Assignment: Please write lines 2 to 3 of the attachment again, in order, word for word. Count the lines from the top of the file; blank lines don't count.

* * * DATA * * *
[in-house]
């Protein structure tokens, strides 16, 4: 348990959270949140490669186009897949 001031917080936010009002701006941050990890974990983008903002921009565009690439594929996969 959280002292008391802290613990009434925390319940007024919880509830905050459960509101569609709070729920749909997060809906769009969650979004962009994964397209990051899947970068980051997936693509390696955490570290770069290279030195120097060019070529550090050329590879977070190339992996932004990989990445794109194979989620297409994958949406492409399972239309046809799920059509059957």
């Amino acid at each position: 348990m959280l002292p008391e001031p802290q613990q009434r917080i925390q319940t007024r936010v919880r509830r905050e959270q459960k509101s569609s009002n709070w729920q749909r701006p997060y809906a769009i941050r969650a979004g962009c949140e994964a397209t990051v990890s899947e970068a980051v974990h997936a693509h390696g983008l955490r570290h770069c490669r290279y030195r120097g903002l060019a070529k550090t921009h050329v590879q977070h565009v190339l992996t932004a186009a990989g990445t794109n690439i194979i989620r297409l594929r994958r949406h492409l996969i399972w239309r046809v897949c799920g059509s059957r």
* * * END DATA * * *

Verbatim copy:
């Protein structure tokens, strides 16, 4: 348990959270949140490669186009897949 001031917080936010009002701006941050990890974990983008903002921009565009690439594929996969 959280002292008391802290613990009434925390319940007024919880509830905050459960509101569609709070729920749909997060809906769009969650979004962009994964397209990051899947970068980051997936693509390696955490570290770069290279030195120097060019070529550090050329590879977070190339992996932004990989990445794109194979989620297409994958949406492409399972239309046809799920059509059957």
């Amino acid at each position: 348990m959280l002292p008391e001031p802290q613990q009434r917080i925390q319940t007024r936010v919880r509830r905050e959270q459960k509101s569609s009002n709070w729920q749909r701006p997060y809906a769009i941050r969650a979004g962009c949140e994964a397209t990051v990890s899947e970068a980051v974990h997936a693509h390696g983008l955490r570290h770069c490669r290279y030195r120097g903002l060019a070529k550090t921009h050329v590879q977070h565009v190339l992996t932004a186009a990989g990445t794109n690439i194979i989620r297409l594929r994958r949406h492409l996969i399972w239309r046809v897949c799920g059509s059957r």